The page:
A good friend suggested that I owe an explanation to people of progressive religious faith as to why I still concern myself with the Jesus traditions in light of my published views that the Jesus tradition is historically unreliable, and traditional Christianity is based on mythology. He was thinking like a progressive pastor, preacher, and prophet of social justice; I, on the other hand, am a retired academic and a historian of Christian origins. Our perspectives are quite different. Critiquing the Jesus tradition is something I do professionally, and my friend is a practitioner of a new form of traditional faith based on social justice.
The explanation he asked of me is nothing less than describing what the Jesus tradition contributes to contemporary human life; that is, what in the Jesus traditions might be embraced by people of progressive religious faith and what should be consigned to the bulging trash bins of dead religions. Fortunately he asked me to address the entire spectrum of the Jesus traditions; that is, to address not only what originated with the historical Jesus, but also what others have found of value in the Jesus traditions. In his challenge all of the Jesus tradition is given an equal weight.
Here are two reasons for my continuing interest in the Jesus tradition, and why I think it will continue to remain relevant. These two reasons only scratch the surface. Judging from the pervasive influence of Christianity and the iconic status of the Bible in contemporary American culture, it is obvious that the Jesus traditions remain relevant in 21st century America. Hence, the critical study of the Jesus tradition (what I do) will remain a legitimate public service until it happens that traditional Christianity and the Bible lose their influence in modern society. For the foreseeable future, however, there remains a need for critics of the Jesus tradition to separate beliefs about Jesus from the probable views of Jesus in order to call into question illegitimate uses of the Jesus tradition.
A second reason relates to early Christian ethical values. Early Christian writers have preserved certain ethical concepts, which have inspired much that is beneficial in Western civilization. One such concept is a liberal humanitarianism grounded in the concept of altruistic and unconditional love, which has embedded itself in Western culture. Altruistic love is an unselfish concern for and devotion to the welfare of others, without regard either for personal benefit or personal cost.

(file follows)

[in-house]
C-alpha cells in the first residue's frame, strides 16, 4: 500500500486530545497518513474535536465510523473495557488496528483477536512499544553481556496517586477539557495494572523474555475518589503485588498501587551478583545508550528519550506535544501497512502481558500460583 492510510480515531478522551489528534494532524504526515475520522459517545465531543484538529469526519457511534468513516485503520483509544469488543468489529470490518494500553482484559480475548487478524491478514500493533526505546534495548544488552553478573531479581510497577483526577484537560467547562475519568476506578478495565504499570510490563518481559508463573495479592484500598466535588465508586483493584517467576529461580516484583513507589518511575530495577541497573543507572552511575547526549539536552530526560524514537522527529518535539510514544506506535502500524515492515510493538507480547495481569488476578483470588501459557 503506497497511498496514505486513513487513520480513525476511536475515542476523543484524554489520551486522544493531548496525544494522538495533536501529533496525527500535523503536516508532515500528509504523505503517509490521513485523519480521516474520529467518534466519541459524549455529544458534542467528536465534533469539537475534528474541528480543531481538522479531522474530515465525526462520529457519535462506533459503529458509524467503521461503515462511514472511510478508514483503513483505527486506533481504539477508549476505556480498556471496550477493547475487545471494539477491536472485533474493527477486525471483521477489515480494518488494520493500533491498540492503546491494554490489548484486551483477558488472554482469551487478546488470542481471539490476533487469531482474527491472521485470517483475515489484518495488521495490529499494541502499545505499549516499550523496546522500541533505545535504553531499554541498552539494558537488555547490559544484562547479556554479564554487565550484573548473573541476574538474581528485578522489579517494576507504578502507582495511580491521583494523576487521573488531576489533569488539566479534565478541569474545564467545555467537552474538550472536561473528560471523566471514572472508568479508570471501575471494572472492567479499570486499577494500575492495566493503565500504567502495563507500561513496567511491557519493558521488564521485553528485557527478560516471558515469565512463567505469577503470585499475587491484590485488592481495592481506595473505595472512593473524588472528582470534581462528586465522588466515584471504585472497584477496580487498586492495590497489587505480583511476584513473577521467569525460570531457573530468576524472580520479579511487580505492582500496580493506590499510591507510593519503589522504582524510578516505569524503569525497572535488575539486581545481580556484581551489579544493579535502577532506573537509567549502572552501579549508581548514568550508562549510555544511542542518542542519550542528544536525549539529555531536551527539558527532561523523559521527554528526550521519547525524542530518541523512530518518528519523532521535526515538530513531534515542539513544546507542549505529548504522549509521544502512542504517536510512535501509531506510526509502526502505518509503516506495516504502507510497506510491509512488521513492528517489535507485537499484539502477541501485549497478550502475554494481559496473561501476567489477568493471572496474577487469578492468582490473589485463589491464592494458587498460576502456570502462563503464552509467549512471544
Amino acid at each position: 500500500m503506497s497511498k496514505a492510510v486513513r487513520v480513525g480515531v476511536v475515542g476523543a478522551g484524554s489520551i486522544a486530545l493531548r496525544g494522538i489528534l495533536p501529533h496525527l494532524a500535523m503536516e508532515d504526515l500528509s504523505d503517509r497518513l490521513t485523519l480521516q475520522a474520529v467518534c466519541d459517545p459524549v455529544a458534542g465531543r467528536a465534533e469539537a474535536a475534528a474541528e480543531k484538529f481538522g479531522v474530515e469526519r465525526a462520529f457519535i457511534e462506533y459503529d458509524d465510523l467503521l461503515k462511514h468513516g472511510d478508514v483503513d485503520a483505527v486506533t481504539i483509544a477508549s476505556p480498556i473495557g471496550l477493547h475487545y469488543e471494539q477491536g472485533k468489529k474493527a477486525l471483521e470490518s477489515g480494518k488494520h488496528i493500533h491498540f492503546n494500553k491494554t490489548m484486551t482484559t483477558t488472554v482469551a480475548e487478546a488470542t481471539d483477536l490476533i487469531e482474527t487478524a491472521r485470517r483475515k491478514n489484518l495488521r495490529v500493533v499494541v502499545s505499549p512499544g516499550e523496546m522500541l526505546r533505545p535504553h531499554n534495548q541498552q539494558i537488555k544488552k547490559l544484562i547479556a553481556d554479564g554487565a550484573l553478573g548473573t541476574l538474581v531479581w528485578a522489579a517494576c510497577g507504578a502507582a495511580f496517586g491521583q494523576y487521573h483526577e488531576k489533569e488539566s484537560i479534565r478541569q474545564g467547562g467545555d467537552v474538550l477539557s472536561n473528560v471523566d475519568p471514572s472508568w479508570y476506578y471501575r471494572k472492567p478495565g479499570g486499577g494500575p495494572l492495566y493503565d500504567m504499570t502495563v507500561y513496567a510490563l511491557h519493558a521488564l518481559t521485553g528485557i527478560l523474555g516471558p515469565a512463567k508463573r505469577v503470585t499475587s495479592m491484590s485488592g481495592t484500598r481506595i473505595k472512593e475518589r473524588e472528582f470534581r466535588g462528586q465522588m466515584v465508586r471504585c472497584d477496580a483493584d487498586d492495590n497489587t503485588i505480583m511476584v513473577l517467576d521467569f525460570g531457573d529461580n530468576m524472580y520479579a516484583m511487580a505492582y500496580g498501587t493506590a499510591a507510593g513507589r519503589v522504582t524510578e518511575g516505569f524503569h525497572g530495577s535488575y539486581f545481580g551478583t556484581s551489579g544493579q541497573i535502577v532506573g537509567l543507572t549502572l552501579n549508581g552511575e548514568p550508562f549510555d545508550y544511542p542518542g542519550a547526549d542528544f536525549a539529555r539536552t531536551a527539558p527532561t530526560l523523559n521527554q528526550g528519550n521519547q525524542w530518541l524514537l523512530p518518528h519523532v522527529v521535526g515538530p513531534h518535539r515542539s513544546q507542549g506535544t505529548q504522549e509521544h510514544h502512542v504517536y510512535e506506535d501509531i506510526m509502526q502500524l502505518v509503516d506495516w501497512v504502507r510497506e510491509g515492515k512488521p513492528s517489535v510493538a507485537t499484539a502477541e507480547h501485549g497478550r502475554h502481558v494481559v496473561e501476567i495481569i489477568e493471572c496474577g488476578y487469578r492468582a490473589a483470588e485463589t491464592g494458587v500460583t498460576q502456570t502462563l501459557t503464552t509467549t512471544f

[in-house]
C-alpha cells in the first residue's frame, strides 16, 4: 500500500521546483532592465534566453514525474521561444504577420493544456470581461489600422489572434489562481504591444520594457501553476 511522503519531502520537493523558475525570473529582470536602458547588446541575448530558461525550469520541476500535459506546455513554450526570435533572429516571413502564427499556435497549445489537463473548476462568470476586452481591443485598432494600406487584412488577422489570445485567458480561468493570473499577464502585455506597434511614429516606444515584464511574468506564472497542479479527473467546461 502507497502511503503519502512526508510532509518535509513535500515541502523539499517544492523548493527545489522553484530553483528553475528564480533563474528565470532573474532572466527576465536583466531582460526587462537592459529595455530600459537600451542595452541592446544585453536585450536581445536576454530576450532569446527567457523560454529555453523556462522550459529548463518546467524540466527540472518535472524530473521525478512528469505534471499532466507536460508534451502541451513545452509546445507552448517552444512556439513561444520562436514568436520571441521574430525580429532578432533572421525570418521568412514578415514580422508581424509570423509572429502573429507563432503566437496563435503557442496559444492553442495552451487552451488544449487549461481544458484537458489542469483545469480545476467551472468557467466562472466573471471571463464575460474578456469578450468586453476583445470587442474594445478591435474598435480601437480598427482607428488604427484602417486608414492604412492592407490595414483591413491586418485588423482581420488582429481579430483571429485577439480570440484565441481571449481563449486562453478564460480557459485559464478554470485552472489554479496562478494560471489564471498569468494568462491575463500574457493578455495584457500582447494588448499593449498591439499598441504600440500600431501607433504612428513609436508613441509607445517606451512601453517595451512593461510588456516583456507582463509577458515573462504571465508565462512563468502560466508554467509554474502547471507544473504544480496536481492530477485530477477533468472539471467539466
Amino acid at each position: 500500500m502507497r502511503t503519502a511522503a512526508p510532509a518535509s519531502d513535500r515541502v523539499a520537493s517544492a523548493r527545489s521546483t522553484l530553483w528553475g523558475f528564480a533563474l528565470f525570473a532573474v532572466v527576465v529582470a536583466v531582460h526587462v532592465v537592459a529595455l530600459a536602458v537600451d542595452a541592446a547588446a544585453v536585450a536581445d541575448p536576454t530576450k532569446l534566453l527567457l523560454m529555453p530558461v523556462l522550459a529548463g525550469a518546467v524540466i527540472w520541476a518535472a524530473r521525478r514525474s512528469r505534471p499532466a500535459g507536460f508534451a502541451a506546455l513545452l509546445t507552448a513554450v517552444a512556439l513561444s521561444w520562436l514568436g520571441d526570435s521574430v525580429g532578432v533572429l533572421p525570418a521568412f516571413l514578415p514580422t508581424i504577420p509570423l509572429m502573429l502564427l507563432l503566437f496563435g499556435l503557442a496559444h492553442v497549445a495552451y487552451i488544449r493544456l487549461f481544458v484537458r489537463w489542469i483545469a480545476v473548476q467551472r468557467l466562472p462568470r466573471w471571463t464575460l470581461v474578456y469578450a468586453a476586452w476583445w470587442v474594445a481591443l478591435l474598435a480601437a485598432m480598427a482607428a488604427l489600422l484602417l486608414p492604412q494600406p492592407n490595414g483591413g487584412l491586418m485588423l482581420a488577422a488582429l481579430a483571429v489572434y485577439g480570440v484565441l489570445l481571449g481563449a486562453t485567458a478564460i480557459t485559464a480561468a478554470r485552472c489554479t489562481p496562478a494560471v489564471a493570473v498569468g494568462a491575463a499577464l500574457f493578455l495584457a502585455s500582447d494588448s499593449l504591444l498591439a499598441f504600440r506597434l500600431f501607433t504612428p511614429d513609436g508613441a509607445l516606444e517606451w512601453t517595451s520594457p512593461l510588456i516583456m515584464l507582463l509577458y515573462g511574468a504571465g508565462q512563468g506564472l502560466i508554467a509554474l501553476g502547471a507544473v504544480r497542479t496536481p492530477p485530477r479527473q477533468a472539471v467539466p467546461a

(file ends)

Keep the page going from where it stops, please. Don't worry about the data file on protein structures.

The Jesus traditions have brought over from the ancient Israelite tradition the idea of loving one's neighbor (Lev 19:18; Mark 12:31). In the Israelite tradition the neighbor was not one's fellow human being of whatever ethnic background, but rather one's fellow Israelite (Deut 15:1-3); that is to say, their neighbors were of their own tribe. Love was also extended to those sojourning among the Israelites; that is to say, to the stranger in their midst (Lev 19:33-34). In the Hebrew Bible love for neighbor appears in Torah as a commandment of God—hence it is a religious ethic of the Israelite community, which through Jesus passed into early Christian communities. Paul, for example, writes:
Owe no one anything, except to love one another, for he who loves his neighbor has fulfilled the law. All the commandments are summed up in this sentence: you shall love your neighbor as yourself. Love does no wrong to a neighbor; therefore love is the fulfilling of the law. (Rom 13:8-10)
In this statement "neighbor" is not a fellow human being of whatever ethnic background, but rather a religious community ethic—love for your fellow Christian (as in Romans 15:1-2; Gal 5:13-15). Nevertheless, James 2:1-13 does seem to shade over into a universal humanitarian code of care and concern for fellow human beings.
One of the clearest expressions of a kind of secular altruistic love is found 1 Corinthians 13:1-13. Love in this passage does not appear to be a Christian attribute, which is motivated by religious belief and empowered by divine sanction; rather it is a nakedly human quality. There is no mention in this chapter of theology or Christology; neither God nor Christ is mentioned as motivating or enabling the act of loving.
One hard saying unique to Jesus in antiquity unquestionably illustrates an altruistic unconditional love; Jesus said "Love your enemies" (Luke 6:27b; Matt 5:44b). The literary context in which this saying is found struggles against the concept of "loving enemies" by offering lesser actions that involve minimum risk, which can be done without actually expressing concrete love for the enemy. In my view the world would be more impoverished without the concept of unconditional love, and it is precisely the Jesus tradition that has imported this concept into Western culture.
Charles W. Hedrick
Missouri State University